Azam Ali encapsulates many gifts as an artist. Born in Iran, schooled in India and having lived in Canada, the LA-based singer, songwriter, composer, producer and multi-instrumentalist has been named one of the most versatile and gifted singers and composers on the international stage today. Spending her formative years in India allowed Azam to absorb the country’s rich musical and cultural influences, as well as to focus on her school’s emphasis on the arts and spirituality. She moved to the United States as a teenager with her mother in 1985 and immediately began to study the Santour (Persian Hammered Dulcimer). She later realized that through singing she could fully express herself and it set her on the musical journey that has carried her to where she is now. The start of her music career began in 1996 when she founded the world music duo Vas. After releasing 4 albums, the duo parted ways in 2004. She met her husband Loga Ramin Torkian, a fellow Iranian who had immigrated to the United States following the Iranian Revolution of 1979, in 2005 and together they founded the group Niyaz. By incorporating a blend of acoustic and electronic music into their sound, Niyaz’s lyrics combine Arabian and Persian folk sounds with mystical Sufi poetry that conveys the universal struggles of the human soul and experience. She views her life’s work as creating something that transcends religion and culture and to show people that we are all the same. Niyaz has performed in multiple countries around the world and their music has been featured in film and television scores. Azam has collaborated in the studio and on stage with artists such as Serj Tankian of System of A Down, Peter Murphy of Bauhaus, The Crystal Method and Trey Gunn of King Crimson. She has worked with renowned composers such as Christopher Young, Harry Greyson-Williams, Michael Danna and Graeme Revell and her voice can he heard on film and television scores such as ‘Thor-The Dark World’, ‘Matrix-Revolutions’, ‘300’ and ‘The Fight Club’.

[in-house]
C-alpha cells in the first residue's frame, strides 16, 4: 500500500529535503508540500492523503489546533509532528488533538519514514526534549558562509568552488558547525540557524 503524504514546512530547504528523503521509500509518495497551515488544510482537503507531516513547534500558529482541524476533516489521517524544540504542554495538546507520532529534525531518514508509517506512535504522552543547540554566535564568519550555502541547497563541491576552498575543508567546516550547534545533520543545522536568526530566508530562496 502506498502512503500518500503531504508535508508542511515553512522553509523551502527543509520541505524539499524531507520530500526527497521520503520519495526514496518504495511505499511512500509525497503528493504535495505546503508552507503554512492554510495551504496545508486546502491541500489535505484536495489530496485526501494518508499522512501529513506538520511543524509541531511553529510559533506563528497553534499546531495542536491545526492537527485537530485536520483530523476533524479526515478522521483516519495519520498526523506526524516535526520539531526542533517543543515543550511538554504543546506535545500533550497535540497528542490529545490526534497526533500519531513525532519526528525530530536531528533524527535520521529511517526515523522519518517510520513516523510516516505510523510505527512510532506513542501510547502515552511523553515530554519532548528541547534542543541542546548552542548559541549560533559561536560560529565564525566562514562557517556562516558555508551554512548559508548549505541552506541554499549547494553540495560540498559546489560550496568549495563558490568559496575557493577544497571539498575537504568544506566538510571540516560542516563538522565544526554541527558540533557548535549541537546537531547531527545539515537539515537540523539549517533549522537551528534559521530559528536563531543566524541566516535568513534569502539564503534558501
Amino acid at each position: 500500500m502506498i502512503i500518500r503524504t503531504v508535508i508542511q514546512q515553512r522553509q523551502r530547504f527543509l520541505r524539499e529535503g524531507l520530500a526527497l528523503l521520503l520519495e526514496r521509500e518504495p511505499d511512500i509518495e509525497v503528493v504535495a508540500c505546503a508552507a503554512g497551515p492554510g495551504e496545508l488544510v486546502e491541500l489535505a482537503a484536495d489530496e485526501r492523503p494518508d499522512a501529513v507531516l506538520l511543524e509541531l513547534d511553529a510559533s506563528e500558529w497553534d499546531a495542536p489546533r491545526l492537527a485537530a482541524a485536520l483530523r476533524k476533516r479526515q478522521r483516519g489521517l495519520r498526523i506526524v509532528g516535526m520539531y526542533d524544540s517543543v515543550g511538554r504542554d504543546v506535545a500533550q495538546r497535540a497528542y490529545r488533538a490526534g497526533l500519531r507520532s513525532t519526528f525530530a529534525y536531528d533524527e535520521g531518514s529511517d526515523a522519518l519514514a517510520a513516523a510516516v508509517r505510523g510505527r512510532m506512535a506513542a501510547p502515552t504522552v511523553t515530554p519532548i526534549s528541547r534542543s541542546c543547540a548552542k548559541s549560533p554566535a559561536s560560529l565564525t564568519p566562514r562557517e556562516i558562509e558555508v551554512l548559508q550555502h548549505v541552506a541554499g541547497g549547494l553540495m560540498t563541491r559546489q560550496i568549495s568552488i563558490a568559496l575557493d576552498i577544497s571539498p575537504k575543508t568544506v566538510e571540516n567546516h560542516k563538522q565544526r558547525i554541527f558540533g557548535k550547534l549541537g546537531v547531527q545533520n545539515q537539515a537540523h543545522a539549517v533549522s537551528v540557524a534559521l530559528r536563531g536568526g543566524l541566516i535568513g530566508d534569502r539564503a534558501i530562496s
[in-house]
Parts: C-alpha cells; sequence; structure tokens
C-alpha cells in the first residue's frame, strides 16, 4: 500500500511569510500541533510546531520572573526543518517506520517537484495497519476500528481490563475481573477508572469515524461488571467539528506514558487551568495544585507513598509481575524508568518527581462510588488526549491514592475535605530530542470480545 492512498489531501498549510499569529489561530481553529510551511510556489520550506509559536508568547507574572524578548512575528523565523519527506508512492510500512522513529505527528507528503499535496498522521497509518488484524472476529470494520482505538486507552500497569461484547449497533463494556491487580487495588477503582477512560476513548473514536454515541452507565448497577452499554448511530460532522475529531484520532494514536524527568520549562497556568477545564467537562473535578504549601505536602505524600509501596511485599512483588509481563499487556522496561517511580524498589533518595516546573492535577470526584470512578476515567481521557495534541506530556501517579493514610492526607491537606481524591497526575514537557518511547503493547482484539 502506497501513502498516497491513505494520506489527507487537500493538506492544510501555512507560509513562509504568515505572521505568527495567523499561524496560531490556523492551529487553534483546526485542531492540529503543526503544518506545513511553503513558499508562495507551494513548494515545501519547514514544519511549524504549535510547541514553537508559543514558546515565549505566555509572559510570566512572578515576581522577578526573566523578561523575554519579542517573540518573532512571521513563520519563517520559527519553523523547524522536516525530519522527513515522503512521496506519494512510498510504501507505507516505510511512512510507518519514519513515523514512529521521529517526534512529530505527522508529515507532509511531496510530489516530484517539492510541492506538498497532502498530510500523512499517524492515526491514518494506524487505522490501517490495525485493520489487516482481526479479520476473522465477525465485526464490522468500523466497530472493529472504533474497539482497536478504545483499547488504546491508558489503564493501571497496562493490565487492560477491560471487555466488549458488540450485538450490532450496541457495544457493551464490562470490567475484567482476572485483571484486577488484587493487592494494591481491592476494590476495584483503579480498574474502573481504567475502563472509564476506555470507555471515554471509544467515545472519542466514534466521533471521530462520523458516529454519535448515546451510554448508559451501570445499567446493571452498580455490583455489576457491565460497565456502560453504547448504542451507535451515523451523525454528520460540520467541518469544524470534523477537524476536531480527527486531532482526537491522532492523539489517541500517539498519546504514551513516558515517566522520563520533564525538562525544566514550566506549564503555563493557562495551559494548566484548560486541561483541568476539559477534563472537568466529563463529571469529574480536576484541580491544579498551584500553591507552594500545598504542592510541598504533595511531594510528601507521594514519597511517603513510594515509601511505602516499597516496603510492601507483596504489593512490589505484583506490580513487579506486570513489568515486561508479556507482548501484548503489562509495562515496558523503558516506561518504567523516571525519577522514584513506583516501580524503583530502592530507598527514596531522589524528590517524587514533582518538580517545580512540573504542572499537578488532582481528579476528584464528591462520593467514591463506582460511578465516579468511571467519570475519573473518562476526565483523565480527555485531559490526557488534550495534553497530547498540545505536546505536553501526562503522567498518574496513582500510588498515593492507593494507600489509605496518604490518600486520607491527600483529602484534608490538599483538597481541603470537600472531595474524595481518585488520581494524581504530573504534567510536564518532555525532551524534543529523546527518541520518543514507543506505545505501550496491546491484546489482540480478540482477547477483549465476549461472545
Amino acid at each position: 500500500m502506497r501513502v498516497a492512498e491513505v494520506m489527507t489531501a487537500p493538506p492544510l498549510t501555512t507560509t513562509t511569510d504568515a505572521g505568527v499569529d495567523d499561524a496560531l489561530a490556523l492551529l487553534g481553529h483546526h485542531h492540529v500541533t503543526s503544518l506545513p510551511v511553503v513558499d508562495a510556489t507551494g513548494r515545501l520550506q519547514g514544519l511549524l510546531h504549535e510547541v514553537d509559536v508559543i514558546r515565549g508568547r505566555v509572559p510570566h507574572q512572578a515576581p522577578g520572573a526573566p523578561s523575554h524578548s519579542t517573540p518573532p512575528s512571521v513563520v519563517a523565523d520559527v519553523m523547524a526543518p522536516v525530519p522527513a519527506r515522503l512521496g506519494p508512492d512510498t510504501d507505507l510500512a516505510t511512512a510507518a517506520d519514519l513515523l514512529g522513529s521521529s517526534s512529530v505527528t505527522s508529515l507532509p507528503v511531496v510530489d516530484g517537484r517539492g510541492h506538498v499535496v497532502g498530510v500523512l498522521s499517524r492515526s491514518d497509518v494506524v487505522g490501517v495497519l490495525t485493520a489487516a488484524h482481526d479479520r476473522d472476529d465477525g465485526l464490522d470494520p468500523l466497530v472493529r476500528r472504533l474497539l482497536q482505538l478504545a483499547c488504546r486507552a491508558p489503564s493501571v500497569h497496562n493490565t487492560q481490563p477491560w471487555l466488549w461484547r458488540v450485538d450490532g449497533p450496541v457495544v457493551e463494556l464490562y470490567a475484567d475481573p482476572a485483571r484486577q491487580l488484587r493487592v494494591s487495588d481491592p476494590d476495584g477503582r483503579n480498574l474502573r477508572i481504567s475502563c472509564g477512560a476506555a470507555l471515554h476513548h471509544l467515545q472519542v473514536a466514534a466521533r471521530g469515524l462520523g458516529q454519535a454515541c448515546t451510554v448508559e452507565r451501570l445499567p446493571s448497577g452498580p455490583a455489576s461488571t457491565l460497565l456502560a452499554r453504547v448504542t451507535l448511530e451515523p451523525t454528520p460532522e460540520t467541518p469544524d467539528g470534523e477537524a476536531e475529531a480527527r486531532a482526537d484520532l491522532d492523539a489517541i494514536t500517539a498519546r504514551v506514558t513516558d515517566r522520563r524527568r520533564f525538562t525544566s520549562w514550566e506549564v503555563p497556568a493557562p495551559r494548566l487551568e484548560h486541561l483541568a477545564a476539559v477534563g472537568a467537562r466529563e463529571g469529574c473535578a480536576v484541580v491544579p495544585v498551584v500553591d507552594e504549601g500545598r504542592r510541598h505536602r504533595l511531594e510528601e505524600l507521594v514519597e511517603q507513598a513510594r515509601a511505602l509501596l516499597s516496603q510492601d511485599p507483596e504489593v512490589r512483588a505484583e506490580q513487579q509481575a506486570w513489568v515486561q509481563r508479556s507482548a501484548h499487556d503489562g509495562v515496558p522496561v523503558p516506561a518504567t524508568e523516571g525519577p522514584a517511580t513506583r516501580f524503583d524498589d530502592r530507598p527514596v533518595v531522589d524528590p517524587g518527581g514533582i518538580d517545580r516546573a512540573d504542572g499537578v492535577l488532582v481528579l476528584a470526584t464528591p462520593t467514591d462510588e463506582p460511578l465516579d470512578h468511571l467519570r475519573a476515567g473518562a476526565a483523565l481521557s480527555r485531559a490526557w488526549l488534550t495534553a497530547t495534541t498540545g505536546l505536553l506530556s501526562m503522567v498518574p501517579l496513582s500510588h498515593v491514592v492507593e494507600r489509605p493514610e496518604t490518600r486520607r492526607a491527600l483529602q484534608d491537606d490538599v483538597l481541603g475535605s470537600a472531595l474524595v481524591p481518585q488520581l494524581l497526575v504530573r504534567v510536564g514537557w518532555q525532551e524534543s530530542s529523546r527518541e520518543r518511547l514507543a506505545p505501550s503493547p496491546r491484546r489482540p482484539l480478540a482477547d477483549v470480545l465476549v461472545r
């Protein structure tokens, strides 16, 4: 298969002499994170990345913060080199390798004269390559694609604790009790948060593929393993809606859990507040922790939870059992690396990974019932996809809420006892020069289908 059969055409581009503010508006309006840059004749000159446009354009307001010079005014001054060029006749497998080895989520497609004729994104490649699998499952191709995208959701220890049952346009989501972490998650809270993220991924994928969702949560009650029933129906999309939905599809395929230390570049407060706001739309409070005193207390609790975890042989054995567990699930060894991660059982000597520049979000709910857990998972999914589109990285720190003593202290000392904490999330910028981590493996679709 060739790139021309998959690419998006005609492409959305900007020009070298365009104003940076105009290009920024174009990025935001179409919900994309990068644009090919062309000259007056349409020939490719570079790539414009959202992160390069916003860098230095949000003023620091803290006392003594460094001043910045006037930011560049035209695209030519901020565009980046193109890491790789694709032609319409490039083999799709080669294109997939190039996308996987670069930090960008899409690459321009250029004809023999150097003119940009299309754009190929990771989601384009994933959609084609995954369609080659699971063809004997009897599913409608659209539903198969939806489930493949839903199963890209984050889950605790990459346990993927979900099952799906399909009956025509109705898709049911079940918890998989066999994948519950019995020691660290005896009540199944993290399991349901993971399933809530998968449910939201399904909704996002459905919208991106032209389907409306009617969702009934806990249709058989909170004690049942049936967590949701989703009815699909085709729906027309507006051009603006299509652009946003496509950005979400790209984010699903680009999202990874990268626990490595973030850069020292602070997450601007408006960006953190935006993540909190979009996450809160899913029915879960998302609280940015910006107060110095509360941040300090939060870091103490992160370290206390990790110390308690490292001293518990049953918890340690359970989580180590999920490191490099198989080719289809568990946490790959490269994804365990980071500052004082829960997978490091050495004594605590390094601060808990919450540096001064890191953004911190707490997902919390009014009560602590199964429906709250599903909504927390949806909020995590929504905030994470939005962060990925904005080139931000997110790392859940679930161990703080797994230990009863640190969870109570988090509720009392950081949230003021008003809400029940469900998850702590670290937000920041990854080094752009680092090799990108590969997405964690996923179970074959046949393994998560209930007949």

In 2002, Ali began a solo career outside of Niyaz and released her first solo album, Portals of Grace. She went on to produce 3 more solo albums, 2006’s Elysium for the Brave, which reached #10 that year on Billboard’s World Albums Chart, 2011’s Night to the Edge of Day, a collection of lullabies inspired by her son and 2013’s Lamentation of Swans-A Journey Towards Silence, a joint effort with her husband. Over the course of the past decade, Ali has been learning production side of music and carving out her place in the male dominated field of electronic music production. She recently released her fifth solo album entitled PHANTOMS and is responsible for every facet of the album—she composed every song, programmed all the instrumentation, sang every note, and produced the entire album, a rarity in the male-dominated realm of electronic music. “This album is the castle of my dreams. It has transformed me, and opened me up to a new world of self-expression,” she says. Having become increasingly frustrated over the years with the state of the music industry, she is has also become a completely independent artist, having signed a preferred artist deal with the distribution company Onerpm. In 2015, in collaboration with interactive designer and visual artist Jerome Delapierreshe, she and her husband created a live, cutting-edge multimedia experience called The Fourth Light project that was based on their album The Fourth Light. Wildly successful in the US, they plan to bring the live experience to 10 select cities across the US in 2020, one of which will be at the MET in NYC. With Azam’s focus shifting from her solo album back to Niyaz, she and her husband will be focusing on their upcoming shows next year, as well as beginning production on their next show, a process that will take two years. You can follow Azam Ali and stay up-to-date on all upcoming artist news and tour news, as well as stream and purchase her music, via the following links. Also make sure to stay tuned to her website to stay-up-to-date on her soon-to-be launched online store entitled Azam’s Enchanted Boutique, where she will sell CDs, records, t-shirts, tote bags, as well as her own original fine art compositions and gender-neutral perfume oils that she collaborated on with Nocturne Alchemy (visit their website HERE). Photo credit: Borna Jafari.